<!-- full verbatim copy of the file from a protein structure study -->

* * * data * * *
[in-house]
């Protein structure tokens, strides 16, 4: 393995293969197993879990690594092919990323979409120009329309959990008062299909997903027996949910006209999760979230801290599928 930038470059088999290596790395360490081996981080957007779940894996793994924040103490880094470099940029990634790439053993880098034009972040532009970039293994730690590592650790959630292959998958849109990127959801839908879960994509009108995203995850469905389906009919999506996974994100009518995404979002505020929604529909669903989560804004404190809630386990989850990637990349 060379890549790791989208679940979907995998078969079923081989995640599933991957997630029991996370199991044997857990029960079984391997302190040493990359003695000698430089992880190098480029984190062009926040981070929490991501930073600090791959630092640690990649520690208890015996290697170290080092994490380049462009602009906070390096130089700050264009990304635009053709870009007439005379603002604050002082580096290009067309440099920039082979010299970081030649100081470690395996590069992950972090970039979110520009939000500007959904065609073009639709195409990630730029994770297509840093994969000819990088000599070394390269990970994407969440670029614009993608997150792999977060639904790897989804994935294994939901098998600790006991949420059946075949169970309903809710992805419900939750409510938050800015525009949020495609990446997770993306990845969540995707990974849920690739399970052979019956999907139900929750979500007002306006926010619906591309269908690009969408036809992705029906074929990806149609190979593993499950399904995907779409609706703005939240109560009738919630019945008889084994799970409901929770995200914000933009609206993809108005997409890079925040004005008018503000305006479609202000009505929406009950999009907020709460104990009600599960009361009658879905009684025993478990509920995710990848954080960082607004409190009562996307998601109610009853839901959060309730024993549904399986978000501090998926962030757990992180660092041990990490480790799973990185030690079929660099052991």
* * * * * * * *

[in-house]
């Protein structure tokens, strides 16, 4: 393995293969197993879990690594092919990323979409120009329309959990008062299909997903027996949910006209999760979230801290599928 930038470059088999290596790395360490081996981080957007779940894996793994924040103490880094470099940029990634790439053993880098034009972040532009970039293994730690590592650790959630292959998958849109990127959801839908879960994509009108995203995850469905389906009919999506996974994100009518995404979002505020929604529909669903989560804004404190809630386990989850990637990349 060379890549790791989208679940979907995998078969079923081989995640599933991957997630029991996370199991044997857990029960079984391997302190040493990359003695000698430089992880190098480029984190062009926040981070929490991501930073600090791959630092640690990649520690208890015996290697170290080092994490380049462009602009906070390096130089700050264009990304635009053709870009007439005379603002604050002082580096290009067309440099920039082979010299970081030649100081470690395996590069992950972090970039979110520009939000500007959904065609073009639709195409990630730029994770297509840093994969000819990088000599070394390269990970994407969440670029614009993608997150792999977060639904790897989804994935294994939901098998600790006991949420059946075949169970309903809710992805419900939750409510938050800015525009949020495609990446997770993306990845969540995707990974849920690739399970052979019956999907139900929750979500007002306006926010619906591309269908690009969408036809992705029906074929990806149609190979593993499950399904995907779409609706703005939240109560009738919630019945008889084994799970409901929770995200914000933009609206993809108005997409890079925040004005008018503000305006479609202000009505929406009950999009907020709460104990009600599960009361009658879905009684025993478990509920995710990848954080960082607004409190009562996307998601109610009853839901959060309730024993549904399986978000501090998926962030757990992180660092041990990490480790799973990185030690079929660099052991």